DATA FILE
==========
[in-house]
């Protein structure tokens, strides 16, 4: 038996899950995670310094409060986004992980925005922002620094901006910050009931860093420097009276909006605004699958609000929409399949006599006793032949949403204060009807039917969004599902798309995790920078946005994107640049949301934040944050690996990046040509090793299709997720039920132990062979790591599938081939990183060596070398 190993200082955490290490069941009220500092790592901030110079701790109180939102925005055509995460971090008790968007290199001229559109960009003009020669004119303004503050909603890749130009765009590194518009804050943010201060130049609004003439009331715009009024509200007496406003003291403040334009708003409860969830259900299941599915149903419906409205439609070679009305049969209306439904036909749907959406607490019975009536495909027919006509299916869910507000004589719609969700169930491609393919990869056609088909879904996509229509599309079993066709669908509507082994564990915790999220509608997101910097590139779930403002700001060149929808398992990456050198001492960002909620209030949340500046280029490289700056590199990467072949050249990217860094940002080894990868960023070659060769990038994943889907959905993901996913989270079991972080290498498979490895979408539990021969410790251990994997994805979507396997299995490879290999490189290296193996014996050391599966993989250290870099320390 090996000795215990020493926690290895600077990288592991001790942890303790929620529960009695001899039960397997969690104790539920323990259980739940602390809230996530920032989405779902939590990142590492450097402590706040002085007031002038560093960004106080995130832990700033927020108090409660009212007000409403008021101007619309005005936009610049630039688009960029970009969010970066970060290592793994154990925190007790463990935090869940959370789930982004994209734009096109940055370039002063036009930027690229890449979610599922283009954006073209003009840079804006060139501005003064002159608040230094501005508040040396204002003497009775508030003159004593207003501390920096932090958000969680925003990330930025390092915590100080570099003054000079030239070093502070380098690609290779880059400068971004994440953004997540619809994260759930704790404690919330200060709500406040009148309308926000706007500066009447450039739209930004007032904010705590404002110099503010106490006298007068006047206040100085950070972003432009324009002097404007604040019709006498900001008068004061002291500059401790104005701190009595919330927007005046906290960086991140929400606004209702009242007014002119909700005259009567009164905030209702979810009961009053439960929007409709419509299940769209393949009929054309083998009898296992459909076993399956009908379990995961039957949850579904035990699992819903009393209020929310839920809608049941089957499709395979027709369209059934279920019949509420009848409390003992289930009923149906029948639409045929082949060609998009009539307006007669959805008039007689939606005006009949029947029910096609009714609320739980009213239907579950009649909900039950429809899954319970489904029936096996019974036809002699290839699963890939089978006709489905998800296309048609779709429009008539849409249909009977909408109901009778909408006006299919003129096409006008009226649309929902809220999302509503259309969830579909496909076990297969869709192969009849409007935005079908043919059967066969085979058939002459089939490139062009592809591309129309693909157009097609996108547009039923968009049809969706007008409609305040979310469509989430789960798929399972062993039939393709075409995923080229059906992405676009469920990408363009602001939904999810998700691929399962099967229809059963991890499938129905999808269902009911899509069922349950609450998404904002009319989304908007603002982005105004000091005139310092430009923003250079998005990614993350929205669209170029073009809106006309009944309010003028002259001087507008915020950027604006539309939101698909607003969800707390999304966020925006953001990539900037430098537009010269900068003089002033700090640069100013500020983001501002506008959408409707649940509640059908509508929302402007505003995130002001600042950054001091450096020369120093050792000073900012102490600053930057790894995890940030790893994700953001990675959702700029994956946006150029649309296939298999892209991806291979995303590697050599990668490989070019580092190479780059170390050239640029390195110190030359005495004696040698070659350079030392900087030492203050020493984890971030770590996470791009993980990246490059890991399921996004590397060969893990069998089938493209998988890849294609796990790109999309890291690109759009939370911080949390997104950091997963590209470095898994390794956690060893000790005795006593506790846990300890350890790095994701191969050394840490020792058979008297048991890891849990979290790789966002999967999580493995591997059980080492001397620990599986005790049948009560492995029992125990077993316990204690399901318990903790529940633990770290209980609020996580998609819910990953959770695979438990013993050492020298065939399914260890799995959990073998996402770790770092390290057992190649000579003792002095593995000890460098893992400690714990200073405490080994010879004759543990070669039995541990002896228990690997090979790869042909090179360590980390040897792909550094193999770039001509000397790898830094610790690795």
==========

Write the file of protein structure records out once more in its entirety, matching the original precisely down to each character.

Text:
[in-house]
């Protein structure tokens, strides 16, 4: 038996899950995670310094409060986004992980925005922002620094901006910050009931860093420097009276909006605004699958609000929409399949006599006793032949949403204060009807039917969004599902798309995790920078946005994107640049949301934040944050690996990046040509090793299709997720039920132990062979790591599938081939990183060596070398 190993200082955490290490069941009220500092790592901030110079701790109180939102925005055509995460971090008790968007290199001229559109960009003009020669004119303004503050909603890749130009765009590194518009804050943010201060130049609004003439009331715009009024509200007496406003003291403040334009708003409860969830259900299941599915149903419906409205439609070679009305049969209306439904036909749907959406607490019975009536495909027919006509299916869910507000004589719609969700169930491609393919990869056609088909879904996509229509599309079993066709669908509507082994564990915790999220509608997101910097590139779930403002700001060149929808398992990456050198001492960002909620209030949340500046280029490289700056590199990467072949050249990217860094940002080894990868960023070659060769990038994943889907959905993901996913989270079991972080290498498979490895979408539990021969410790251990994997994805979507396997299995490879290999490189290296193996014996050391599966993989250290870099320390 090996000795215990020493926690290895600077990288592991001790942890303790929620529960009695001899039960397997969690104790539920323990259980739940602390809230996530920032989405779902939590990142590492450097402590706040002085007031002038560093960004106080995130832990700033927020108090409660009212007000409403008021101007619309005005936009610049630039688009960029970009969010970066970060290592793994154990925190007790463990935090869940959370789930982004994209734009096109940055370039002063036009930027690229890449979610599922283009954006073209003009840079804006060139501005003064002159608040230094501005508040040396204002003497009775508030003159004593207003501390920096932090958000969680925003990330930025390092915590100080570099003054000079030239070093502070380098690609290779880059400068971004994440953004997540619809994260759930704790404690919330200060709500406040009148309308926000706007500066009447450039739209930004007032904010705590404002110099503010106490006298007068006047206040100085950070972003432009324009002097404007604040019709006498900001008068004061002291500059401790104005701190009595919330927007005046906290960086991140929400606004209702009242007014002119909700005259009567009164905030209702979810009961009053439960929007409709419509299940769209393949009929054309083998009898296992459909076993399956009908379990995961039957949850579904035990699992819903009393209020929310839920809608049941089957499709395979027709369209059934279920019949509420009848409390003992289930009923149906029948639409045929082949060609998009009539307006007669959805008039007689939606005006009949029947029910096609009714609320739980009213239907579950009649909900039950429809899954319970489904029936096996019974036809002699290839699963890939089978006709489905998800296309048609779709429009008539849409249909009977909408109901009778909408006006299919003129096409006008009226649309929902809220999302509503259309969830579909496909076990297969869709192969009849409007935005079908043919059967066969085979058939002459089939490139062009592809591309129309693909157009097609996108547009039923968009049809969706007008409609305040979310469509989430789960798929399972062993039939393709075409995923080229059906992405676009469920990408363009602001939904999810998700691929399962099967229809059963991890499938129905999808269902009911899509069922349950609450998404904002009319989304908007603002982005105004000091005139310092430009923003250079998005990614993350929205669209170029073009809106006309009944309010003028002259001087507008915020950027604006539309939101698909607003969800707390999304966020925006953001990539900037430098537009010269900068003089002033700090640069100013500020983001501002506008959408409707649940509640059908509508929302402007505003995130002001600042950054001091450096020369120093050792000073900012102490600053930057790894995890940030790893994700953001990675959702700029994956946006150029649309296939298999892209991806291979995303590697050599990668490989070019580092190479780059170390050239640029390195110190030359005495004696040698070659350079030392900087030492203050020493984890971030770590996470791009993980990246490059890991399921996004590397060969893990069998089938493209998988890849294609796990790109999309890291690109759009939370911080949390997104950091997963590209470095898994390794956690060893000790005795006593506790846990300890350890790095994701191969050394840490020792058979008297048991890891849990979290790789966002999967999580493995591997059980080492001397620990599986005790049948009560492995029992125990077993316990204690399901318990903790529940633990770290209980609020996580998609819910990953959770695979438990013993050492020298065939399914260890799995959990073998996402770790770092390290057992190649000579003792002095593995000890460098893992400690714990200073405490080994010879004759543990070669039995541990002896228990690997090979790869042909090179360590980390040897792909550094193999770039001509000397790898830094610790690795």